In a media culture driven by clicks, shares, and uninformed retweets, reporters certainly know what they’re doing when they wildly misrepresent a story.
That’s exactly what Robert Costa, a political reporter for The Washington Post, did Tuesday, when he shared an article about the government shutdown and Russell Vought, acting director of the Office of Management and Budget.
Rather than comment on the contents of the story itself, Costa used the opportunity to malign Vought’s faith and misrepresent the comments he made during his confirmation hearing in June of last year.
The official now leading OMB and the Trump team’s shutdown response nearly had his nomination derailed due to his comments about Muslims. https://t.co/ox68mXIZks
— Robert Costa (@costareports) January 9, 2019
Costa is following the lead of Sen. Bernie Sanders (I-Vt.), who essentially established an unconstitutional religious test during his questioning of Vought, whom the Vermont lawmaker ultimately suggested is unfit for public office due to his faith.
Sanders put Vought’s Christianity centerstage, calling into question an article the then-nominee wrote in January 2016 in which he explained why Muslims and Christians do not worship the same God, a debate that was at the time ongoing at Wheaton College in Illinois.
Vought’s article was prompted by a decision by Wheaton’s leaders to dismiss a professor, Dr. Larycia Hawkins, after she suggested in December 2015 that Muslims and Christians are “people of the book” who “worship the same God.”
“You wrote, ‘Muslims do not simply have a deficient theology. They do not know God because they have rejected Jesus Christ, his son, and they stand condemned,’” Sanders told Vought. “Do you believe that statement is Islamophobic?”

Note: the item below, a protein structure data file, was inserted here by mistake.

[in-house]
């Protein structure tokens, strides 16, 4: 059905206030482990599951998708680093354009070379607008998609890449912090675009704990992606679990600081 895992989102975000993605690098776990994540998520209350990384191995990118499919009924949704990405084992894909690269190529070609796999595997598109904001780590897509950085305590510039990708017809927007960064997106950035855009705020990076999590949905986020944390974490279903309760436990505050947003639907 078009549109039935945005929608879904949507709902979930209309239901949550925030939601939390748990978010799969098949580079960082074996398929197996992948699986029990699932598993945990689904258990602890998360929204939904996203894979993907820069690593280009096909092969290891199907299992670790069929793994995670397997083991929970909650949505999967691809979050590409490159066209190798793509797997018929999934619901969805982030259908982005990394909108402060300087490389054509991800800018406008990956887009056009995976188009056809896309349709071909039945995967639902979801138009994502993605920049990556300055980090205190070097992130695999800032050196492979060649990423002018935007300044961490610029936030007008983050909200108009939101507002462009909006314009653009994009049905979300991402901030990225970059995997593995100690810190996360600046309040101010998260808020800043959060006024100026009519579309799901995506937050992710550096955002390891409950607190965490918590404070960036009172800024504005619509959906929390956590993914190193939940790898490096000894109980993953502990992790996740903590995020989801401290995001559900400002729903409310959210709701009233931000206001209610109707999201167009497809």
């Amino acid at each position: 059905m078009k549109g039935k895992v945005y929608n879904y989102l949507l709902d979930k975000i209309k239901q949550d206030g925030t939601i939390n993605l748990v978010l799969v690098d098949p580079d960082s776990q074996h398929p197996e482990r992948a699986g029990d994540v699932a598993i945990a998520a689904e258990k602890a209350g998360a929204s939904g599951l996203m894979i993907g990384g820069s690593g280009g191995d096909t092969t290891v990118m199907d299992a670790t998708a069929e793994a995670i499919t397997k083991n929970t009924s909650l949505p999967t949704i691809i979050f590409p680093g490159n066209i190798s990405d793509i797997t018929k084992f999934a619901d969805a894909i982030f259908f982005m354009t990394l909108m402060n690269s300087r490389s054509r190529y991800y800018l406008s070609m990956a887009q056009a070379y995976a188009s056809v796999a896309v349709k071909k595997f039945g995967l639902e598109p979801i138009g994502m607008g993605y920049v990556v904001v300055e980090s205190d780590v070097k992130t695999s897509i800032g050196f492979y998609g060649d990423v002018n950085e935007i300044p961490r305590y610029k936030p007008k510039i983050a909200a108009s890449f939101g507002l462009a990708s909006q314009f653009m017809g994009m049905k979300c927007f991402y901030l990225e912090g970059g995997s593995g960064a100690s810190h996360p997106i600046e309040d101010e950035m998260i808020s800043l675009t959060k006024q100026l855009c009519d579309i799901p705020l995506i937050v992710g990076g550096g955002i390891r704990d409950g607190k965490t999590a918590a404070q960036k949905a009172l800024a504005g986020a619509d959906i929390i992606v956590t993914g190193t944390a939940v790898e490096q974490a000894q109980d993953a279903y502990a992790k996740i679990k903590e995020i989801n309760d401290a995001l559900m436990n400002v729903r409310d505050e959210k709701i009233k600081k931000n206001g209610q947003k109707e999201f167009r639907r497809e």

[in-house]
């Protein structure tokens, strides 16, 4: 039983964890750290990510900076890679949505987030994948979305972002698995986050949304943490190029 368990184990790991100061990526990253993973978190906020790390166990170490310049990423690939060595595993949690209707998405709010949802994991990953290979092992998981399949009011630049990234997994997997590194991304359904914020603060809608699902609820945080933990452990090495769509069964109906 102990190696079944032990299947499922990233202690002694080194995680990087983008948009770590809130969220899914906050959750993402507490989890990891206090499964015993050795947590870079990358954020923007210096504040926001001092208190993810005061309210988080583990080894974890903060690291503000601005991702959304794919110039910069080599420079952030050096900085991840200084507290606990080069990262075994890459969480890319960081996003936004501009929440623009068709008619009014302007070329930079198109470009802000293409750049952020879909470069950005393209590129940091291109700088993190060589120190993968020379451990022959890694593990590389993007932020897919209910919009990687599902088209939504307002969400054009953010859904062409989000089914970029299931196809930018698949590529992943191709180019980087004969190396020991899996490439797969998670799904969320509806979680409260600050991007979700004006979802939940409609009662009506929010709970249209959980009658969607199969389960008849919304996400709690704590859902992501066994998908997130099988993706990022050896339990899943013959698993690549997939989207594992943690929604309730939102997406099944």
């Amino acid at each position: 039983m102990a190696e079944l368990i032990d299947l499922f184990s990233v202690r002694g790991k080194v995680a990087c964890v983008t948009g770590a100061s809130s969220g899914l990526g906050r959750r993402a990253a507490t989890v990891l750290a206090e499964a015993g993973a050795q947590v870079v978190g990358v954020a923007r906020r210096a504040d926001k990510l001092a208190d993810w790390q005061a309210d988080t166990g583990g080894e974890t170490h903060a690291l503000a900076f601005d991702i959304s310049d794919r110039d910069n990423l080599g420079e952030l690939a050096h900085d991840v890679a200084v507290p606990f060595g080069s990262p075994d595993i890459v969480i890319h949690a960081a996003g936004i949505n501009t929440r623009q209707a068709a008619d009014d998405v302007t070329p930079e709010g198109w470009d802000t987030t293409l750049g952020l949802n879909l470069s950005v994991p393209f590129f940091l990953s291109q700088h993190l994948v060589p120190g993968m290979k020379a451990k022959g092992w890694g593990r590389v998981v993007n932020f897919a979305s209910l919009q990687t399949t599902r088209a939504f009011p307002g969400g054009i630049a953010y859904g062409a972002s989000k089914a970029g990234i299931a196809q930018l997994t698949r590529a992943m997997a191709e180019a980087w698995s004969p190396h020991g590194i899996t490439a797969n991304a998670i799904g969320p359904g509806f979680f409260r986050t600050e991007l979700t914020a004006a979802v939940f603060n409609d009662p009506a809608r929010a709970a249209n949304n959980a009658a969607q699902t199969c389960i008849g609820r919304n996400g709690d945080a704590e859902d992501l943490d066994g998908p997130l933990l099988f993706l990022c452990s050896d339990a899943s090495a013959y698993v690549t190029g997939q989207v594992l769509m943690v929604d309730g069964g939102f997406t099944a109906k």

Vought, of course, did not see his statement as “Islamophobic,” telling the left-leaning senator he embraces “a Christian set of principles based on my faith.”
In fact, one would be hard pressed to find a Christian, Muslim, or Jew who doesn’t believe in the infallibility of the truths taught by their respective religious traditions. What would be the point of a person adhering to one specific faith if he or she wasn’t convinced of its veracity?
Sanders, nevertheless, continued to pester Vought on the issue, asking him once again if he believes Muslims and Jews “stand condemned” if they don’t believe — as the Christian faith requires — in the divinity of Jesus Christ.
Vought told the disgruntled politician he believes every human being is “made in the image of God,” but refused to renege on his conviction that Christianity is the one true religion. Sanders angrily concluded Vought “is really not someone who this country is supposed to be about.”
From that interaction, one could clearly walk away disagreeing with Vought’s faith and his certainty in his personal convictions, but his remarks can hardly be characterized as “Islamophobic” or even really “about Muslims,” as Costa claimed.
Vought was defending his own personal beliefs after being attacked for writing about the central tenet of the Christian faith — that Jesus Christ is the only true God — in an article addressing a topic that dealt primarily with theological interpretation.
But with his 22-word tweet, Costa explained none of that context. The reporter knew what he was doing and did it anyway, knowing it would result in clicks, shares, and at the time of this article’s publishing, nearly 100 uninformed retweets.